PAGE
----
Pfizer’s Short-lived LIPITOR Branded Mobile App Was It a “Bad Ad” or Just a Bad Idea?
By John Mack
On May 22, 2012, Pfizer and Eating Well Media Group, publisher of Eating Well magazine, announced the launch of Pfizer’s Lipitor For You “Recipes 2 Go” mobile application (“app”), marking the first time [aside from Pfizer’s RimaDog™ RIMADYL-branded app, which is for the dogs and their owners!] Pfizer has released a consumer mobile app for a prescription product in the U.S. I downloaded the free app from the iTunes store on the following day.
Recipes 2 Go includes recipes from EatingWell magazine, a shopping list tool, a timer for cooking, and a recipe search finder. The app also has a copy of the Lipitor $4 co-pay card where patients enrolled in the Pfizer Lipitor for You program can keep their ID and use the digital card for refilling Lipitor prescriptions at the pharmacy.
The timing of the app’s launch is curious given the fact that a few weeks before, Pfizer announced it was suspending all promotion of Lipitor (see “Pfizer Throws In the Lipitor Marketing Towel“).
I suspect that the app was under development for many months and its launch may have been delayed as often happens with software development. In any case, the money was spent, so you might as well release the app no matter what you have said about discontinuing other traditional promotions.
Also, the app is really focused on getting people to sign up for the $4 co-pay card, which, I believe, Pfizer is committed to support at least until the end of the year even though it hasn’t helped sales much so far (see “Pfizer’s Lipitor Co-pay Card/PBM Discount Plan Fails“).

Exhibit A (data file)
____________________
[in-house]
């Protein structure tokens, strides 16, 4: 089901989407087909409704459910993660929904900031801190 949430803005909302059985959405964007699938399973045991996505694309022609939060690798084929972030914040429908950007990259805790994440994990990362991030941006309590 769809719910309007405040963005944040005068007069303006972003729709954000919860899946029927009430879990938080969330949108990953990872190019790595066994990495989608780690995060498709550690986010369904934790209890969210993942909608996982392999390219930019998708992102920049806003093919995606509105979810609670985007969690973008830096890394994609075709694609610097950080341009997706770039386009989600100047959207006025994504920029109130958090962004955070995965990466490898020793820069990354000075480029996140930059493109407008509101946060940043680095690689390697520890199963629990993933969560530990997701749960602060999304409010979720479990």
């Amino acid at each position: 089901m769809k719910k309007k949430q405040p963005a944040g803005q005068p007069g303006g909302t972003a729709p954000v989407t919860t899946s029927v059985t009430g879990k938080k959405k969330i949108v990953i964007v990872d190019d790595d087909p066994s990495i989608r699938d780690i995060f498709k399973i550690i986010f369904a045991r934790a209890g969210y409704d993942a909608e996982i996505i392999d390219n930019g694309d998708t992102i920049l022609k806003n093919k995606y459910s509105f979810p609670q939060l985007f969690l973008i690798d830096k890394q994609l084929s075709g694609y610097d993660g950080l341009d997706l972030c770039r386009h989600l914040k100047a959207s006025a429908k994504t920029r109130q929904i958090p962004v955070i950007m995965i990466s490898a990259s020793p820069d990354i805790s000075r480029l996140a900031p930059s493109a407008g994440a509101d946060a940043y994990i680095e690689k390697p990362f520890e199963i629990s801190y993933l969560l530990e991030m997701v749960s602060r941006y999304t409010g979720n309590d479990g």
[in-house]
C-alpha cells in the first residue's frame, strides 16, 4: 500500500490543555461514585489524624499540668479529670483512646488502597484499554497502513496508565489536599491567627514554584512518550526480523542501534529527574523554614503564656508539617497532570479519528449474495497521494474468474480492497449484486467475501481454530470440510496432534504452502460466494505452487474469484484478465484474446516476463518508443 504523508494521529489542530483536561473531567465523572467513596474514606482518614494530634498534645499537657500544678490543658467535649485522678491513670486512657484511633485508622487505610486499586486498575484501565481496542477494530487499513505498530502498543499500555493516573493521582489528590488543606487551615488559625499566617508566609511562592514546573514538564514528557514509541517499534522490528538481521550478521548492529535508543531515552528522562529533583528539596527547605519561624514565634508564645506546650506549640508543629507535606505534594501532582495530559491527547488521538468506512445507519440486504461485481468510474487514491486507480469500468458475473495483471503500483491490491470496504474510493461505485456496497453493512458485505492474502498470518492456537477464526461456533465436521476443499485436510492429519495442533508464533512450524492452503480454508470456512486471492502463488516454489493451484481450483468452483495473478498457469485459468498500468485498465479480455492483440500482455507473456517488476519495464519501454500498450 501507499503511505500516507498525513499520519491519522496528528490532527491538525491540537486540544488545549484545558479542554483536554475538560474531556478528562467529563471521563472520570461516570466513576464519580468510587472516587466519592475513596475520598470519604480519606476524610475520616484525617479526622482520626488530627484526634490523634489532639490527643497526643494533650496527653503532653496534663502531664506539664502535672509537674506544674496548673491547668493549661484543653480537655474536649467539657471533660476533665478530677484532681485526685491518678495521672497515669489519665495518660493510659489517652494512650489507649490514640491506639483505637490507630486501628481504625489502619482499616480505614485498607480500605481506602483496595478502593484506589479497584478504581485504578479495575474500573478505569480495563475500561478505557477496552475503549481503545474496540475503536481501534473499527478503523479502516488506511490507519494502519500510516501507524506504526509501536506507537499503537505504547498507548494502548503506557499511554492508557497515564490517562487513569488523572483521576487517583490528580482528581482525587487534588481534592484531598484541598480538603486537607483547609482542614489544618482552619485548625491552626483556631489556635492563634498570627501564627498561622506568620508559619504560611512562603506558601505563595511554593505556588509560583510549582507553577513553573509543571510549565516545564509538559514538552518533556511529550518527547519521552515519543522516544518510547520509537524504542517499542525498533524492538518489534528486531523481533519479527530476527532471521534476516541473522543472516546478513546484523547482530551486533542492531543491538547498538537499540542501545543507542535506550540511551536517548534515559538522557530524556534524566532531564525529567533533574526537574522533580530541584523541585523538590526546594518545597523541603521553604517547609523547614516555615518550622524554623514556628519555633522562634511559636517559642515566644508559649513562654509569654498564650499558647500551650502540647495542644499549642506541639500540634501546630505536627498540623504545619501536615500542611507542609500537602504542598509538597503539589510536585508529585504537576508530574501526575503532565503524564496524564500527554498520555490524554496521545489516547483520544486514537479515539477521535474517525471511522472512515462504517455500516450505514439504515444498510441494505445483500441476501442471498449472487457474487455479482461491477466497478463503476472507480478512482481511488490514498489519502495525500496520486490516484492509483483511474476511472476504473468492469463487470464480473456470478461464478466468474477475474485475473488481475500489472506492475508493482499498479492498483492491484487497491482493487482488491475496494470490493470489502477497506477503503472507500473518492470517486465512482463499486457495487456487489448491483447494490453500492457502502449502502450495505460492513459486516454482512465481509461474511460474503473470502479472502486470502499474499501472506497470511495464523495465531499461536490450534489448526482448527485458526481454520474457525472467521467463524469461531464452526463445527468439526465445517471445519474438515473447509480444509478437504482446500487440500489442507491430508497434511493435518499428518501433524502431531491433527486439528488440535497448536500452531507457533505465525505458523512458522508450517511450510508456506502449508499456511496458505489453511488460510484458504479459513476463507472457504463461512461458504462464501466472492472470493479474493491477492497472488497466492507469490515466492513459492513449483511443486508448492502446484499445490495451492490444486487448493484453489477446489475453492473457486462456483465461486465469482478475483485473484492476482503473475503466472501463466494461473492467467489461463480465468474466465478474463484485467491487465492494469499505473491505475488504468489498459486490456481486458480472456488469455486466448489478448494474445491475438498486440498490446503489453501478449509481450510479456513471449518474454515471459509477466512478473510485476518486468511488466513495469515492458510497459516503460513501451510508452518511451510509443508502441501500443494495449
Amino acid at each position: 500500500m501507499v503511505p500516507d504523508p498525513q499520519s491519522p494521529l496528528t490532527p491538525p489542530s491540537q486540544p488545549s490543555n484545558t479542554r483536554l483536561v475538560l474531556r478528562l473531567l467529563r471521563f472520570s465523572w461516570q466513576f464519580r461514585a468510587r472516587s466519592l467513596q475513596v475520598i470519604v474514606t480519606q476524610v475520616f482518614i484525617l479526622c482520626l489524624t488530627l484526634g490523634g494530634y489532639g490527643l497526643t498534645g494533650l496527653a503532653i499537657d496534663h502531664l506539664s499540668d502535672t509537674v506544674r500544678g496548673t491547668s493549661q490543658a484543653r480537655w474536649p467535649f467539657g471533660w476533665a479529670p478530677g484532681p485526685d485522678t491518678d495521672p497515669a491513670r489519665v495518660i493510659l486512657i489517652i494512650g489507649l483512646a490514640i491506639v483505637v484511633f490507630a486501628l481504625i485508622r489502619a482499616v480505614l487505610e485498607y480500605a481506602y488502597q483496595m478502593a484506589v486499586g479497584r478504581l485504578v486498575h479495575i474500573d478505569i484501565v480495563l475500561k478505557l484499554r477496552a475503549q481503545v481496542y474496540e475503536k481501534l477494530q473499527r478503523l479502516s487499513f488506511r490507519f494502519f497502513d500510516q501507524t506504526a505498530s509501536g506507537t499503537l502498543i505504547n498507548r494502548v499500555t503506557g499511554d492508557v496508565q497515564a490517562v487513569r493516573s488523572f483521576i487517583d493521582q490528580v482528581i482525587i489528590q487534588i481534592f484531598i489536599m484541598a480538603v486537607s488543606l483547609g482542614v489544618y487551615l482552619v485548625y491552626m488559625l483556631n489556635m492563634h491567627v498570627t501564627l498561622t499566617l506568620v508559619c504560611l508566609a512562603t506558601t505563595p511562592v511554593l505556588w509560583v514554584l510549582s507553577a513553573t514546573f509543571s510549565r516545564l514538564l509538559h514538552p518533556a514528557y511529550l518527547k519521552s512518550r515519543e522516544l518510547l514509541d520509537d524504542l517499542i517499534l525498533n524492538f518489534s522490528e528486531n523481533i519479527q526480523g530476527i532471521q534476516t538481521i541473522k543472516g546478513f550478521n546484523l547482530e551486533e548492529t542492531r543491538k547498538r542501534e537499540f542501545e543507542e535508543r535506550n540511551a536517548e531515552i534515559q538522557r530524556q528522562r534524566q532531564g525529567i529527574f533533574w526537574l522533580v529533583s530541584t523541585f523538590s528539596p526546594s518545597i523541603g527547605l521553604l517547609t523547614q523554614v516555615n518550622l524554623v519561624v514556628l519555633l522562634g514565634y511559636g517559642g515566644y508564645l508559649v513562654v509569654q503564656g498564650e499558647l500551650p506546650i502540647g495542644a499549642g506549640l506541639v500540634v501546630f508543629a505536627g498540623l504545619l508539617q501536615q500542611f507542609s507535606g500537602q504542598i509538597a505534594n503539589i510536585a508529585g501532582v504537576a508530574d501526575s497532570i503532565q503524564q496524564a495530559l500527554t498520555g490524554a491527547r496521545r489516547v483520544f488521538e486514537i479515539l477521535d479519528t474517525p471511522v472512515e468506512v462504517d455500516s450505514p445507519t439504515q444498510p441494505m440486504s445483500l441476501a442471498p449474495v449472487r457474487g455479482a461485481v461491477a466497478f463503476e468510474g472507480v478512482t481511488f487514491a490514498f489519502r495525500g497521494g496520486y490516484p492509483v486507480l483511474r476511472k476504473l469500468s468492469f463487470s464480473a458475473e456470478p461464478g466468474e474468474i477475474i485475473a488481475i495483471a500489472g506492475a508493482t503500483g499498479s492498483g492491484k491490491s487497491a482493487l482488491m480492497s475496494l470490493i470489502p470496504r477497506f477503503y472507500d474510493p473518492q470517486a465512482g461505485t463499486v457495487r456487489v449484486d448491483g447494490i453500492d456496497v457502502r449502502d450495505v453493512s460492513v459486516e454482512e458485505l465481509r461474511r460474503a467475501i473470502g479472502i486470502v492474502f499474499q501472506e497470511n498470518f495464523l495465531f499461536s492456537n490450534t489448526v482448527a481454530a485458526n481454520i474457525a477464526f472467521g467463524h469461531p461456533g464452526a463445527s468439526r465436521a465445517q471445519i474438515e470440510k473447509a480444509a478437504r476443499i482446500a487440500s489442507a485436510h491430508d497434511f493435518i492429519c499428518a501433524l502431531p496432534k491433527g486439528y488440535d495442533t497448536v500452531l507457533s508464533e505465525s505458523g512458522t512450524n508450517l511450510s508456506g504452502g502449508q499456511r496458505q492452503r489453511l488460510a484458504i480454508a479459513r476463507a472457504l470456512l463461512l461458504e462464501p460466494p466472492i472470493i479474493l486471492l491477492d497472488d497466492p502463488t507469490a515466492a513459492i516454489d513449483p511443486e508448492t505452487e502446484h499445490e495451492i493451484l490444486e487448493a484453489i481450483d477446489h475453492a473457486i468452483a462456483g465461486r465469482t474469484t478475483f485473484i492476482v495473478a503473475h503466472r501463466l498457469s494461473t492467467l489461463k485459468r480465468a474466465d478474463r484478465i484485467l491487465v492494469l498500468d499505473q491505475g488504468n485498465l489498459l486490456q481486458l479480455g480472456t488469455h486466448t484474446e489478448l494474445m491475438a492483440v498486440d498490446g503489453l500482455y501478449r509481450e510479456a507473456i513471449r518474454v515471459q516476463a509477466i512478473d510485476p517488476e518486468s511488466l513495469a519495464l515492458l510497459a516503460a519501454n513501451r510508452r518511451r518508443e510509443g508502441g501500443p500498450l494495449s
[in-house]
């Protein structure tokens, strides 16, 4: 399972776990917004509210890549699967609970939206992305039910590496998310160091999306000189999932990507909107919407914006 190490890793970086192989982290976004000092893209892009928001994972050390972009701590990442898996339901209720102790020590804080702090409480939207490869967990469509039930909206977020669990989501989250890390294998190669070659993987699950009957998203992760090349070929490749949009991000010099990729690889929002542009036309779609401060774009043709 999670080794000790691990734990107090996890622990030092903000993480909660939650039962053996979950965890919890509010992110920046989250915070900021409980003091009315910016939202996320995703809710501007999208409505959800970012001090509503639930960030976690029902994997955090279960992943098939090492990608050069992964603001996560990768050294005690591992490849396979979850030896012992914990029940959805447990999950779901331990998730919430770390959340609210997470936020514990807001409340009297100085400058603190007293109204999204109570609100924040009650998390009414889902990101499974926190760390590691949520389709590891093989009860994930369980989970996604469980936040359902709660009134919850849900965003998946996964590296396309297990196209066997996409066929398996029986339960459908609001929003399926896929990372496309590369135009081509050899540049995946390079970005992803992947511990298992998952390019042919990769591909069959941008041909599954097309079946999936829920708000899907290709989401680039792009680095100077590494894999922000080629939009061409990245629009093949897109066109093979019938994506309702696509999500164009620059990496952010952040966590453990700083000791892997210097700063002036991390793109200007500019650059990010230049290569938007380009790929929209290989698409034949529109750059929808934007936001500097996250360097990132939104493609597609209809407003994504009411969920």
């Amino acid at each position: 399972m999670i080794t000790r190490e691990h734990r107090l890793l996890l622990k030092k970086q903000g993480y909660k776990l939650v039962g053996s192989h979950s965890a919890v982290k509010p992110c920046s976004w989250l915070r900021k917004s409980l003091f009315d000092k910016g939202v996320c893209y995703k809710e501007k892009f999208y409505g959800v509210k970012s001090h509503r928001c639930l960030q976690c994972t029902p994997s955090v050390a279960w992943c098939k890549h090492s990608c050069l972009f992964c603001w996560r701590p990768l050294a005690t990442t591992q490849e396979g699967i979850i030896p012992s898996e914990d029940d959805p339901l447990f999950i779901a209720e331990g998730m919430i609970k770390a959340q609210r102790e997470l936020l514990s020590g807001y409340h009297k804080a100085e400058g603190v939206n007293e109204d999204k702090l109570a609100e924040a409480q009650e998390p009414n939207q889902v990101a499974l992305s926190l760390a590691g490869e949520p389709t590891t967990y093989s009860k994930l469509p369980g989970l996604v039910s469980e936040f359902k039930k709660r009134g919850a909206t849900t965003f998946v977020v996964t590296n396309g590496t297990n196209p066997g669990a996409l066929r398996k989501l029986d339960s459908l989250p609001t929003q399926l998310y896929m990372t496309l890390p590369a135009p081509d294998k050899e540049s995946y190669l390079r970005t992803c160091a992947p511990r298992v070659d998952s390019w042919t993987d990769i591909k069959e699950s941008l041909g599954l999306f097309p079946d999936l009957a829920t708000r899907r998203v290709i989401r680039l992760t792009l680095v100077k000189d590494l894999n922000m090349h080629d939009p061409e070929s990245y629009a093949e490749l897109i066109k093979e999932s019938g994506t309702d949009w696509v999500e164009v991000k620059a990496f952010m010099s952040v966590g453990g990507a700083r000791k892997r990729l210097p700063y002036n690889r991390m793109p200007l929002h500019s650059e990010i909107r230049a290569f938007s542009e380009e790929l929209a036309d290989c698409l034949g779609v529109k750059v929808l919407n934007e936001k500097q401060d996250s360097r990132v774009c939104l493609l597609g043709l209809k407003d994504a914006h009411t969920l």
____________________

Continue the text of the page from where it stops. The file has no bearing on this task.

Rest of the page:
Jane Sarasohn-Kahn asks “Will a recipe app, co-branded by a stellar cooking magazine (to which I subscribe, FYI), be a Holy Grail for patients dealing with hypercholesterolemia? Will it build trust and value in the brand worth a marginal monthly nut of $20, $30, $50, beyond the generic drug price at discount retail pharmacy or mail order?
“Ask me on June 30th, 2012, a month after Lipitor goes generic en masse,” says Sarasohn-Kahn. “My forecast as of today [May 23, 2012], given what I’ve learned from watching previous generic launches of highly popular branded drugs, is not a happy one for Pfizer shareholders” (see here). Not to mention patients, I might add.
What I found interesting about the app, however, was its apparent lack of Important Safety Information that FDA requires to be included in direct-to-consumer (DTC) Rx product promotions. Is Pfizer promoting LIPITOR via this app? Here’s what the Recipes 2 Go promo screen on iTunes looked like on May 23, 2012 (click on image for an enlarged, more readable view):
Is This an FDA-regulated Drug Ad?
Does this iTunes page qualify as a prescription drug DTC ad that must comply with FDA regulations regarding fair balance (ie, it must include Important Safety Information or ISI)? If it does qualify, then the page violates FDA regulations because it does not include ANY fair balance or a link to the full prescribing information.
Did Pfizer submit this page to FDA for regulatory review? Did it submit the page to its own MLR (medical/legal/regulatory) people?
I downloaded the app to my iPhone and found the side effect/fair balance information plus a link to the “full prescribing” information on the very bottom of the “About Us” screen. Here’s what the screen looks like:
The multi-page End-User Agreement (dated April 20, 2012) should be read carefully. For one thing, it states that “NO STATEMENTS MADE IN THIS SOFTWARE HAVE BEEN EVALUATED BY THE FOOD AND DRUG ADMINISTRATION.”
To which I say, Why Not? The FDA should definitely take a look at this app and decide if it complies with regulations.
Submitted to FDA’s “Bad Ad” Program
To test FDA’s Bad Ad program, I sent an email to BadAd@fda.hhs.gov to cite Pfizer’s iPhone App “Recipes 2 Go” as a “Bad Ad.” I was curious what response I would get.
A minute later, I received an acknowledgement email from the FDA that started with “Thank you for taking the time to alert us to potentially misleading promotion,” but ended with “If you are not a healthcare provider, please refer to the OPDP website for instructions on how to submit a complaint, or call (301) 796-1200.” I was confused, so I called the number and left a message.